"At first, it seemed expensive," he recalls, "but it's designed to last for 30 years. We pride ourselves in being an easy-in, easy out airport. This system gets right to the heart of that."

Planning team members talked directly with counterparts in Jacksonville, FL, and at Baltimore/Washington International to learn about their experiences with the system. Eventually, the prospect of providing unique service to Savannah/Hilton Head customers prevailed.

"It's really a great system," notes Graham. "Personally, I hate driving around looking for a parking spot. This directs you right to the level and aisle you need. I see it as the wave of the future, and not just at airports."

The system required some fine-tuning of zones and programming by the system's vendor, BKM Technologies; but the overall buzz about it has been overwhelmingly positive. On a recent trip to Atlanta, Graham received personal compliments about the system from the commissioner of community development for the state of Georgia.

Adjustments to the new garage's static signs were necessary, too. "The plan worked on paper," notes Kelly, "but when real customers began driving through, we needed to add a few more signs and make some refinements."

In the Meantime

During 13 months of construction, airport staff focused on the other edge of the sword Graham mentioned: keeping customers happy until the new garage was ready for business. A team even flew to South Carolina to glean tips from crews at Charleston International, who had recently managed a similar project.

Like Charleston, Savannah/Hilton Head pressed its remote economy lot into full service and rented a fleet of vans to shuttle passengers to and from the terminal. Initial research indicated that four 15-passenger vans would be sufficient, but three more were eventually added to make good on Graham's public pledge for wait times of only two to three minutes.

Charleston's experience also inspired the construction of a 500-foot covered walkway to keep customers out of the construction zone. "They told us that no matter how good the shuttle service is, some people will insist on walking," recalls Kelly. "That bore out here, too, and we're glad we put in the walkway earlier rather than later."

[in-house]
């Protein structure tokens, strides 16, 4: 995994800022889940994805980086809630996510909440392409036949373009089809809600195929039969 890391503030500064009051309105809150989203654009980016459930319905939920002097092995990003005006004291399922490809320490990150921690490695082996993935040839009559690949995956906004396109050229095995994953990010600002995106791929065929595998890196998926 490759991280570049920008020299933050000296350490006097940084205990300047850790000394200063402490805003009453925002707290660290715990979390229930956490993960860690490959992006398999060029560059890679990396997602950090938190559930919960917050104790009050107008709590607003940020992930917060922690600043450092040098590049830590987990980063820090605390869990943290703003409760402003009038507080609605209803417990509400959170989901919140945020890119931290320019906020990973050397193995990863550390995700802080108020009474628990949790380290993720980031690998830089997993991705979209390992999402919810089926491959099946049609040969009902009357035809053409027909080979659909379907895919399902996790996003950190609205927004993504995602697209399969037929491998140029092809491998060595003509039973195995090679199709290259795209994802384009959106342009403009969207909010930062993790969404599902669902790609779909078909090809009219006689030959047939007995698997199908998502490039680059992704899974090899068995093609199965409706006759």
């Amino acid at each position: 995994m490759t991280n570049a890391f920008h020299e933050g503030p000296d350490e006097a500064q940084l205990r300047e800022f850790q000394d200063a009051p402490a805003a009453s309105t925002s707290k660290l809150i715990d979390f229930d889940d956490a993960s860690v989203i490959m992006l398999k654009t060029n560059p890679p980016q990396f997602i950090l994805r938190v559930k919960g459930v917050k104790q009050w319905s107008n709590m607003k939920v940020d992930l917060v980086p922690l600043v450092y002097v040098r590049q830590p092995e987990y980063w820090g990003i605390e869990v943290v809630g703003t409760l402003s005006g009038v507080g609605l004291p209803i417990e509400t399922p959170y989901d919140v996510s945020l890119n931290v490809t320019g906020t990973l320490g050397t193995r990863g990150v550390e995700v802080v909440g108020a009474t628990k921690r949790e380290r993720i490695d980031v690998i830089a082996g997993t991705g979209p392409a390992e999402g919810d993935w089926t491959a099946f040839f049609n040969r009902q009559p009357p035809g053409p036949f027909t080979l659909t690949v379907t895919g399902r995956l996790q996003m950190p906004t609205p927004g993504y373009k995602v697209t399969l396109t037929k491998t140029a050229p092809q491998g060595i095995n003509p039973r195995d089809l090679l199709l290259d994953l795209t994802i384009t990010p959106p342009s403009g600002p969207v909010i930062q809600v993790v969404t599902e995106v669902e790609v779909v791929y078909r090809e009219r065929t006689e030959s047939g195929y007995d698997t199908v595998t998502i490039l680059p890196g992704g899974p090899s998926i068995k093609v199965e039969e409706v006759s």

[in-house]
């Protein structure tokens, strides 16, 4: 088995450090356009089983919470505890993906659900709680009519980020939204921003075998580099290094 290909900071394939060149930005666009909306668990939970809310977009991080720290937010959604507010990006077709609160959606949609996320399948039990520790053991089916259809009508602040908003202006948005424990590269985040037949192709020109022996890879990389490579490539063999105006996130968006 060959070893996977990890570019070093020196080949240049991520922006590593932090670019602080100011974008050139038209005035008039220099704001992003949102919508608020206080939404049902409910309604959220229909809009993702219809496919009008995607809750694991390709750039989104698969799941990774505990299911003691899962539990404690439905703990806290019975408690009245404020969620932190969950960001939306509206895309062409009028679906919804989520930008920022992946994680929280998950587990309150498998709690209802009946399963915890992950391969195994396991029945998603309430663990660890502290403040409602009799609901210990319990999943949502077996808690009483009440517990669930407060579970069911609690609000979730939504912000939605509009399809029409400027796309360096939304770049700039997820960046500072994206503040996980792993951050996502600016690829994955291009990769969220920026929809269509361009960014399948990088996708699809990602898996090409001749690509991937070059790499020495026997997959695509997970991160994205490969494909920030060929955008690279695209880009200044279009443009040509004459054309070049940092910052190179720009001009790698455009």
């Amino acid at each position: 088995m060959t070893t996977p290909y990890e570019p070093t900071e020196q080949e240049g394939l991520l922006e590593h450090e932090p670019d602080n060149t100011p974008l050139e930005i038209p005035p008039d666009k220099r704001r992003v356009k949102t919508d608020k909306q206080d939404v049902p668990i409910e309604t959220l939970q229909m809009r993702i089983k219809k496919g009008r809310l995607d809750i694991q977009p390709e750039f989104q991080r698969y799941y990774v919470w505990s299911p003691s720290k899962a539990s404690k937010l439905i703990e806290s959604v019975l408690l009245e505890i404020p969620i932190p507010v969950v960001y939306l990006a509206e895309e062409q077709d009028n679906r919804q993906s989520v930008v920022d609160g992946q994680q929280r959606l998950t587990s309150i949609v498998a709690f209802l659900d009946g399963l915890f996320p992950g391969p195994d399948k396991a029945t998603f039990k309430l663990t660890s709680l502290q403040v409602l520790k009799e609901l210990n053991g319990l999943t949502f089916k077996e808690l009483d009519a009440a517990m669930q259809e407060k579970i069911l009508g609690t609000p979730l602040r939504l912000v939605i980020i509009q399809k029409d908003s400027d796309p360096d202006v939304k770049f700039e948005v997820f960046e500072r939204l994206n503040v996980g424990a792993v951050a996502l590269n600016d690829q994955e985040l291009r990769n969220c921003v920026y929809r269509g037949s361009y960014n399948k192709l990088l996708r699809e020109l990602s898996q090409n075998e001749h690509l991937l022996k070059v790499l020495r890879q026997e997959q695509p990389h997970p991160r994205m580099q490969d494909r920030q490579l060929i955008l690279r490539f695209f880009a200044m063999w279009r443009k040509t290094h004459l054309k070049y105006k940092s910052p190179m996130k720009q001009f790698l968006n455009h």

Facts and Figures

Project:  New Parking Garage

Location: Savannah/Hilton Head (GA) International Airport

Size: 4 levels; 1,690 spaces; 800,000 sq. ft.

Cost: $35 million

Unique Features: Electronic wayfinding system; courtyard

Rates: $1/hour; $12/day; $60/week

Construction: 13 months

Design: Ruth & Dunavant Architects

Key Participants

Prime Contractor: Shelco Construction

Project Manager: URS/Polote

Structural Engineer: Hussey, Gay, Bell & DeYoung

Precast Concrete & Brick Forms: Metromont

Revenue Control: Amano McGann

Parking Management: Standard Parking

Electronic Wayfinding System: BKM Technologies

Piece by Piece

Construction of the four-level garage was different than most people expected. After water, sewer and drainage work was complete, the structure began arriving in large pre-cast pieces that were assembled with cranes. Roughly 1,100 forms were trucked in from three separate plants.

"There was no pouring or bricklaying done on site," explains Graham.

The design garnered an award from the Precast Prestressed Concrete Institute, and Shelco Construction drew high praise for putting all the pieces together.

"They're one of the best contractors I've ever dealt with," notes Graham. "We had very few issues, and the few we had worked out well."

"It all went surprisingly quickly," recalls Kelly.

The garage's safety systems were put to the test earlier this summer, when a car caught on fire. Additional standpipes suggested by the airport fire department during the design phase proved to be very effective.

"We had to replace a few components of Signal Park System and scrub some soot off the walls, but there was no structural damage," reports Kelly.

 

Subcategory: 
Parking